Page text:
Smallholders Insurance from Greenlands

Author Topic: Mis-mothering  (Read 2692 times)

Greenmoor

  • Joined Aug 2012
  • Lancashire
Mis-mothering
« on: May 30, 2014, 12:22:47 pm »
Went to check the sheep earlier and found two that had lambed close together, one with triplets and one with a single.  I brought them in and penned them up and it became clear that they are actually two sets of twins, one that has been mis-mothered.  The one with three is content with them all at the moment and the one left with one refuses to have her other lamb back.  What does everyone recommend?  We do have an adoption panel, but after an unfortunate incident last week where the mother stood on and killed the adopted lamb I'm reluctant to use it again.

Thanks

Gemma x

shep53

  • Joined Jan 2011
  • Dumfries & Galloway
Re: Mis-mothering
« Reply #1 on: May 30, 2014, 12:46:02 pm »
 If you leave the trips on the ewe she may not cope and in time may cause problems, poor lambs /mastitis , she could even reject the odd lamb in the days to come   ,depends on size of lambs , not to big and of even size ,ewe big udder then all may be well . Personally I would  make the ewe accept a second lamb she may prefer one lamb more than the other two

SallyintNorth

  • Joined Feb 2011
  • Cornwall
  • Rarely short of an opinion but I mean well
    • Trelay Cohousing Community
Re: Mis-mothering
« Reply #2 on: May 31, 2014, 02:41:37 am »
I agree with shep53.

However it's a tough call to make a ewe accept a second lamb once her own lamb is a few hours old; frankly the adopter is probably the only way to do it.  Otherwise you will have to hold the ewe for the lamb to suck several times a day, probably for a week or more - and it may not work then.  It's a tricky situation.
Don't listen to the money men - they know the price of everything and the value of nothing

Live in a cohousing community with small farm for our own use.  Dairy cows (rearing their own calves for beef), pigs, sheep for meat and fleece, ducks and hens for eggs, veg and fruit growing

waterbuffalofarmer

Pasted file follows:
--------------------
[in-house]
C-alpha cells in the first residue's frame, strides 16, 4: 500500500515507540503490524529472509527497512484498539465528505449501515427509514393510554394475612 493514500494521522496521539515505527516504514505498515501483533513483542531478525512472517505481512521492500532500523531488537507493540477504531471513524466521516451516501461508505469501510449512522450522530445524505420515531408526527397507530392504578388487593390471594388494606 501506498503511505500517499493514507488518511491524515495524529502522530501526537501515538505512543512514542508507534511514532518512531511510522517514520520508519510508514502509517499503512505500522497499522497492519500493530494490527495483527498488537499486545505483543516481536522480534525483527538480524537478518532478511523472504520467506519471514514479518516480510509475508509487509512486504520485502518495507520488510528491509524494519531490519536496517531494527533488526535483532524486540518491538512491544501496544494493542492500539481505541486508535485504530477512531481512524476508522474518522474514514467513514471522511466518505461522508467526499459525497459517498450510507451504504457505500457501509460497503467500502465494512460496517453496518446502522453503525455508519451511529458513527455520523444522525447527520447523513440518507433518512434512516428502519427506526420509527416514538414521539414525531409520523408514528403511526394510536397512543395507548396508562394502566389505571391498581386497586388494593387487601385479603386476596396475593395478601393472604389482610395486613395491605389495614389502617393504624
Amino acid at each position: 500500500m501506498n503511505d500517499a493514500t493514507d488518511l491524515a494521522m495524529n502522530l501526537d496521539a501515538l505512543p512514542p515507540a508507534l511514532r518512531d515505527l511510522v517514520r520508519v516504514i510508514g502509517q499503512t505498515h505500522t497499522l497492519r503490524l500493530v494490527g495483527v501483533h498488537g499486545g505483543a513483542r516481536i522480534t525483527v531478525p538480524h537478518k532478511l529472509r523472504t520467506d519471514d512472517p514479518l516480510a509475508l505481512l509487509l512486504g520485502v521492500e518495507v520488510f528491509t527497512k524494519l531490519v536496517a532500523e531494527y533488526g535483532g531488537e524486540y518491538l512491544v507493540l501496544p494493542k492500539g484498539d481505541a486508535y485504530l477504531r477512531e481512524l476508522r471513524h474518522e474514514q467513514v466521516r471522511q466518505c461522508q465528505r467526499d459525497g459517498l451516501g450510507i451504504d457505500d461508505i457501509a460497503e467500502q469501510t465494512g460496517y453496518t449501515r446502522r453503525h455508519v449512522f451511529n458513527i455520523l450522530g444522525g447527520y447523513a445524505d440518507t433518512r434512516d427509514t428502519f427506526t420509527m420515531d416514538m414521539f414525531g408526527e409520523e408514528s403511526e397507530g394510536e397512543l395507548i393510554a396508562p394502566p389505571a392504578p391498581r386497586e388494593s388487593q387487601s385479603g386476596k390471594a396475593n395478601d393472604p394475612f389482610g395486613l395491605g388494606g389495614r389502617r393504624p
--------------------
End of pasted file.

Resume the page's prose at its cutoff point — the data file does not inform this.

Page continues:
• Joined Apr 2014
  • Mid Wales
  • Owner of 61 Mediterranean water buffaloes
Re: Mis-mothering
« Reply #3 on: June 01, 2014, 09:44:33 am »
It sounds like a hand rearing case I'm afraid.  :(
the most beautiful people we have known are those who have known defeat, known suffering, known struggle, known loss and have found their way out of the depths. These persons have an appreciation, a sensitivity and an understanding of life that fills them with compassion, gentleness, loving concern.

DartmoorLiz

  • Joined Jan 2012
  • Devon
Re: Mis-mothering
« Reply #4 on: June 01, 2014, 05:39:32 pm »
I had a similar problem.  I didn't have an adoption pannel but I tried to reunite mother to her stollen lamb by putting them both (still wet) into a cut off dustbin so she could look in but not show favouritism and they would mingle their scent - that didn't work, they jumped out.  I then tried haltering her so she couldn't butt lamb away - that worked but was unsustainable for her sake.  I then put in a creep area for rejected lamb to escape into - he was game for a go and would sneak out for a drink but it was quite clear she wouldn't change her mind so I gave up and let her out with her accepted lamb and started bottle feeding reject (who is now called scardy cat as he is so nervous as a result of being beaten up by his mum). 

Sad thing is, a month later, mum was lost to fly strike so now I'm trying to bottle train his 4 week old brother (see post on "acting odd" thread). 
Never ever give up.

waterbuffalofarmer

  • Joined Apr 2014
  • Mid Wales
  • Owner of 61 Mediterranean water buffaloes
Re: Mis-mothering
« Reply #5 on: June 02, 2014, 01:04:21 pm »
I am so sorry to hear that, but all the best of luck hand rearing. I remember 1 year, 2012, we reared about 50 lambs, from a farmer who couldn't rear them, less than half survived, a lot were killed in a bad storm. I still got a few good ewes from them though and one is an awesome animal. I am now currently only rearing 3, 2 females and 1 male. If you put them on lamlac can I recommend a brand? I usually rear the pet lambs on a little watered down buffalo milk, however I have found an alternative powdered milk which is much better than lamlac.
'DENKAVIT' In my opinion it is the best powdered milk on the market, a little expensive, but well worth it.
Hope this helps
the most beautiful people we have known are those who have known defeat, known suffering, known struggle, known loss and have found their way out of the depths. These persons have an appreciation, a sensitivity and an understanding of life that fills them with compassion, gentleness, loving concern.

Me

  • Joined Feb 2014
  • Wild West
Re: Mis-mothering
« Reply #6 on: June 02, 2014, 01:50:18 pm »
Lamlac? I'll stick with Waterbuffallo milk thanks.  :cow:

feldar

  • Joined Apr 2011
  • lymington hampshire
Re: Mis-mothering
« Reply #7 on: June 02, 2014, 03:45:31 pm »
We had a similar situation a couple of years ago and ended up penning mum next door to lambs then popping them over every few hours to suck ( holding mum ) whilst they did so. It took two weeks but she eventually accepted them both back and we were even able to turn her out with them without fear of her rejecting them again.
Other than that i fear its a bottle job
Good luck

Hellybee

  • Joined Feb 2010
    • www.blaengwawrponies.co.uk
Re: Mis-mothering
« Reply #8 on: June 02, 2014, 04:14:56 pm »
We thought we had a Molly very early on in lambing, even to the point that she was crossed off to go, we kept on persevering with her plus top up bottles, and when I took lambie away from her one afternoon, she went nuts and decided she loved him after all.  She's now a devoted mother ahh x

 

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